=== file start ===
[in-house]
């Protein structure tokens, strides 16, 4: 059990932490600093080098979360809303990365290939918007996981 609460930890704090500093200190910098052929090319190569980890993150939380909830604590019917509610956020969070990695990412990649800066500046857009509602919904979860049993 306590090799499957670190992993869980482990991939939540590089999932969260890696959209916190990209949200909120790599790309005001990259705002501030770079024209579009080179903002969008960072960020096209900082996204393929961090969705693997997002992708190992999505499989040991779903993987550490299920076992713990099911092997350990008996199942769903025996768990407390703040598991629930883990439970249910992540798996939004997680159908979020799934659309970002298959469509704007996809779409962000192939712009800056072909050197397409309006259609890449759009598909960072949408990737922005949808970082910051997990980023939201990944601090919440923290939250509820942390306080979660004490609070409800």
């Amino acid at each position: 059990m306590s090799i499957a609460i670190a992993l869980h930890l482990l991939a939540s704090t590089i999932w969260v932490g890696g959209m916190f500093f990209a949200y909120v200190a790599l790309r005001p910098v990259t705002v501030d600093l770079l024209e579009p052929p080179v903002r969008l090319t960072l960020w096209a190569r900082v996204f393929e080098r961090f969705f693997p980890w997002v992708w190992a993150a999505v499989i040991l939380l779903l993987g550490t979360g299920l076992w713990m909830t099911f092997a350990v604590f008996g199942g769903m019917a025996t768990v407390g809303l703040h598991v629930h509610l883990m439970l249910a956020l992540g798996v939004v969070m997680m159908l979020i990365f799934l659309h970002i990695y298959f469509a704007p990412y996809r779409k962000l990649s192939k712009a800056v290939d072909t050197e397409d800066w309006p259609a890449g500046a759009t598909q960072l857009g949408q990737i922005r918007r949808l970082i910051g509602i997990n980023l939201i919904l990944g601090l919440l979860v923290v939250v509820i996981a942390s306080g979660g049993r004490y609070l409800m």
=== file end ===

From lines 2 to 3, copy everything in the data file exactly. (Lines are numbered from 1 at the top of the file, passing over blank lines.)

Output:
């Protein structure tokens, strides 16, 4: 059990932490600093080098979360809303990365290939918007996981 609460930890704090500093200190910098052929090319190569980890993150939380909830604590019917509610956020969070990695990412990649800066500046857009509602919904979860049993 306590090799499957670190992993869980482990991939939540590089999932969260890696959209916190990209949200909120790599790309005001990259705002501030770079024209579009080179903002969008960072960020096209900082996204393929961090969705693997997002992708190992999505499989040991779903993987550490299920076992713990099911092997350990008996199942769903025996768990407390703040598991629930883990439970249910992540798996939004997680159908979020799934659309970002298959469509704007996809779409962000192939712009800056072909050197397409309006259609890449759009598909960072949408990737922005949808970082910051997990980023939201990944601090919440923290939250509820942390306080979660004490609070409800």
């Amino acid at each position: 059990m306590s090799i499957a609460i670190a992993l869980h930890l482990l991939a939540s704090t590089i999932w969260v932490g890696g959209m916190f500093f990209a949200y909120v200190a790599l790309r005001p910098v990259t705002v501030d600093l770079l024209e579009p052929p080179v903002r969008l090319t960072l960020w096209a190569r900082v996204f393929e080098r961090f969705f693997p980890w997002v992708w190992a993150a999505v499989i040991l939380l779903l993987g550490t979360g299920l076992w713990m909830t099911f092997a350990v604590f008996g199942g769903m019917a025996t768990v407390g809303l703040h598991v629930h509610l883990m439970l249910a956020l992540g798996v939004v969070m997680m159908l979020i990365f799934l659309h970002i990695y298959f469509a704007p990412y996809r779409k962000l990649s192939k712009a800056v290939d072909t050197e397409d800066w309006p259609a890449g500046a759009t598909q960072l857009g949408q990737i922005r918007r949808l970082i910051g509602i997990n980023l939201i919904l990944g601090l919440l979860v923290v939250v509820i996981a942390s306080g979660g049993r004490y609070l409800m």